The baby’s colic worsened. He stopped screaming only to sleep, and never for longer than two hours, three at most. Listening to him cry was like listening to someone who had been mortally wounded—the sound consumed me with terror. Nothing I did worked. Nothing in the books, on the web, on the mommy vlogs. The noise was going to give me a nervous breakdown. I couldn’t keep doing it. The urge to shake him was so strong I couldn’t trust myself not to, so I put him down. And I didn’t want to miss the news, in case Ray was in the suicide report. I had read so many things saying not to do this, but my father always said “just let them cry it out,”—it’s the only parenting advice he ever gave me. Most of his generation did it, and we were fine, so what was so different about this baby?
I shut the nursery door, curled up on the sectional with my laptop, and put on my noise-cancelling headphones. The shrieking that had haunted my every waking hour dimmed to a mild buzz . . . I noticed, only then, that I was holding my entire body rigid—my shoulders around my ears, my stomach clenched like a fist—and was able to let it all go in the quiet.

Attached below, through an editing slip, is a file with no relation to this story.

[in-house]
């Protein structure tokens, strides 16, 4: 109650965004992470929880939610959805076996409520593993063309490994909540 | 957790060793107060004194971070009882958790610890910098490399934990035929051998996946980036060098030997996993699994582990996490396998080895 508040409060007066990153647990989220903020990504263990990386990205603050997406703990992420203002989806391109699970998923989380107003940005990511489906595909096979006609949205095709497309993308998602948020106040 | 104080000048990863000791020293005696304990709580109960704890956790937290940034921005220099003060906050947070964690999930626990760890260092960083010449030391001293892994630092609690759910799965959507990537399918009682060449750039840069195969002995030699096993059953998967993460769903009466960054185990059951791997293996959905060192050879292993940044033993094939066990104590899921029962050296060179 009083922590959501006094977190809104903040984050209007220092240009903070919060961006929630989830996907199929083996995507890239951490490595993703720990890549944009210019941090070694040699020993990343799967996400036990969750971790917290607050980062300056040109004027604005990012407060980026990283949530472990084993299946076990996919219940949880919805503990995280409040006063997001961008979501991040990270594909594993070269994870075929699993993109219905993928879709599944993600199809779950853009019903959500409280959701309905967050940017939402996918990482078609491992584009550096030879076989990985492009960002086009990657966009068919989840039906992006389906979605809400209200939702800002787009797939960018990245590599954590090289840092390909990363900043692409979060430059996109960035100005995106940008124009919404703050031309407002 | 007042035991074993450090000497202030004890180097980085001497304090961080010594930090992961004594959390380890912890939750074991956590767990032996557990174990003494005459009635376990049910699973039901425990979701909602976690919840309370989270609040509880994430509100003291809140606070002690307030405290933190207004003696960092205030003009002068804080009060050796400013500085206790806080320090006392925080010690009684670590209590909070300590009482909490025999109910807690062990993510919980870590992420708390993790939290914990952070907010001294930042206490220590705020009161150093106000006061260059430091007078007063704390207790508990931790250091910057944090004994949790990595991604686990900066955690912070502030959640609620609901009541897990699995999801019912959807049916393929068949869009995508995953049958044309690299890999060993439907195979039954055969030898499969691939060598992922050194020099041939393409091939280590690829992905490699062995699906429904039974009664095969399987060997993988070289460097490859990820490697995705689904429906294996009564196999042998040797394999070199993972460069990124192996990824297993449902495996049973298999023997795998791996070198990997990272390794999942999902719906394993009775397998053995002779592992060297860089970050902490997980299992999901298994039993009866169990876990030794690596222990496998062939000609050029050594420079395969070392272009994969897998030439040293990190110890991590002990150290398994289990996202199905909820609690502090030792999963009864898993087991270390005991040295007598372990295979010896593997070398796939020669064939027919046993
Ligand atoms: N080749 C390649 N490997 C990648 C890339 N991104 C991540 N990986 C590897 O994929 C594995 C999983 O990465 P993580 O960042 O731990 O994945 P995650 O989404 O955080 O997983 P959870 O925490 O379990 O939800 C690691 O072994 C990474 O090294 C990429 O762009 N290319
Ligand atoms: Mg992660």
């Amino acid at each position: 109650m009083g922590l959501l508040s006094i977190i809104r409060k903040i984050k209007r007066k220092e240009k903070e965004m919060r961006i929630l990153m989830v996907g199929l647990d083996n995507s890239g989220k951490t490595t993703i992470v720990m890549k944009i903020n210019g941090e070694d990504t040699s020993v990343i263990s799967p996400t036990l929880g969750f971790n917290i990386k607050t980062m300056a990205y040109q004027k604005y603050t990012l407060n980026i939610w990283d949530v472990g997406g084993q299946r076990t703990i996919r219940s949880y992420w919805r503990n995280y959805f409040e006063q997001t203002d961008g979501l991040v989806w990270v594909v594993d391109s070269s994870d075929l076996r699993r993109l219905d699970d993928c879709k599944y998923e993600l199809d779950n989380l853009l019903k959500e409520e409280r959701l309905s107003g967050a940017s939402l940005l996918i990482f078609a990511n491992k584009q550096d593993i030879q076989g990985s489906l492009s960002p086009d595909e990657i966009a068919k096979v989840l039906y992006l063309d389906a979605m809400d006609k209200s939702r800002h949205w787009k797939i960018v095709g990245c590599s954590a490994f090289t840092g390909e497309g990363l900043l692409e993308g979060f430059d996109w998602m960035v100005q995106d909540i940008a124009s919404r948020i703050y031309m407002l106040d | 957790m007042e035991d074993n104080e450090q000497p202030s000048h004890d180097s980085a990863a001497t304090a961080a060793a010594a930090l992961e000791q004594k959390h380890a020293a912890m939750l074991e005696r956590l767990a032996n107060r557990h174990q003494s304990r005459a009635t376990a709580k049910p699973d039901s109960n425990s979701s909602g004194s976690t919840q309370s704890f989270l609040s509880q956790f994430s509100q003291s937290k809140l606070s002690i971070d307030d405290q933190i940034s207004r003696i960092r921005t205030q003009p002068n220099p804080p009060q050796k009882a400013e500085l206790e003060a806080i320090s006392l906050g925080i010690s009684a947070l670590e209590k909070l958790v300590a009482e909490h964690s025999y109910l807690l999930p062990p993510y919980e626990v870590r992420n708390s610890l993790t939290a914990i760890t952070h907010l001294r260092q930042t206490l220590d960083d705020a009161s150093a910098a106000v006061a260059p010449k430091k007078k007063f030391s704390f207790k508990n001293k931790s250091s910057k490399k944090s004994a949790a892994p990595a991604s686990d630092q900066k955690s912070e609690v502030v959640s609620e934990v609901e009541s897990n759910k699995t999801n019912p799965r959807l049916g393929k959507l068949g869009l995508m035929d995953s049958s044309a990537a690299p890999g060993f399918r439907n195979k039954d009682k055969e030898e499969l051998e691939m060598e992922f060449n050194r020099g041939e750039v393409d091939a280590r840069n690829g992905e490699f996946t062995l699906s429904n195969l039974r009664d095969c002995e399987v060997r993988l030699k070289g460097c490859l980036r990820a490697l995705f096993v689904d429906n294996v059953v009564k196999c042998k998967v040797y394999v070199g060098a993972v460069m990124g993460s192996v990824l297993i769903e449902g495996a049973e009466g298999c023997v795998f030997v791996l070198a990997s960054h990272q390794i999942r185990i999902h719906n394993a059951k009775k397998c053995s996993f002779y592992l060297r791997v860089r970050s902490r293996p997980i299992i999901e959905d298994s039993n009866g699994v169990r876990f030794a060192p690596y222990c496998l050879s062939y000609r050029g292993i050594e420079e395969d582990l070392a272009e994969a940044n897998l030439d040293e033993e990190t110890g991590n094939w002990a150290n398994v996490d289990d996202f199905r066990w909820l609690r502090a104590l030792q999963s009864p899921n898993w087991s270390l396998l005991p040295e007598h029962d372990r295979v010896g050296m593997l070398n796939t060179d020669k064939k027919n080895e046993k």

A little over a month after we found out about the comet, nine weeks after the baby was born, the countdown was at six hundred and eighty-eight days. It was back when people first started going missing, when they were still reporting the identity of suicides on the local news to help clear out the morgues, back when folks still thought burying people was worth the time or money. I always hated local news. What a farce, hopscotching from tragedy to absurd mundanity with no self-consciousness whatsoever. But then, knowing everything was going to end, and so soon . . . it was nice to feel like all over, people were hearing the same voices, the same information, living in the same world that I was, up there on the thirteenth floor of an apartment building I hadn’t left since I came home from the hospital. The power stuttered, the lights guttering out for a few long seconds before blinking back to brightness. It was happening more and more frequently.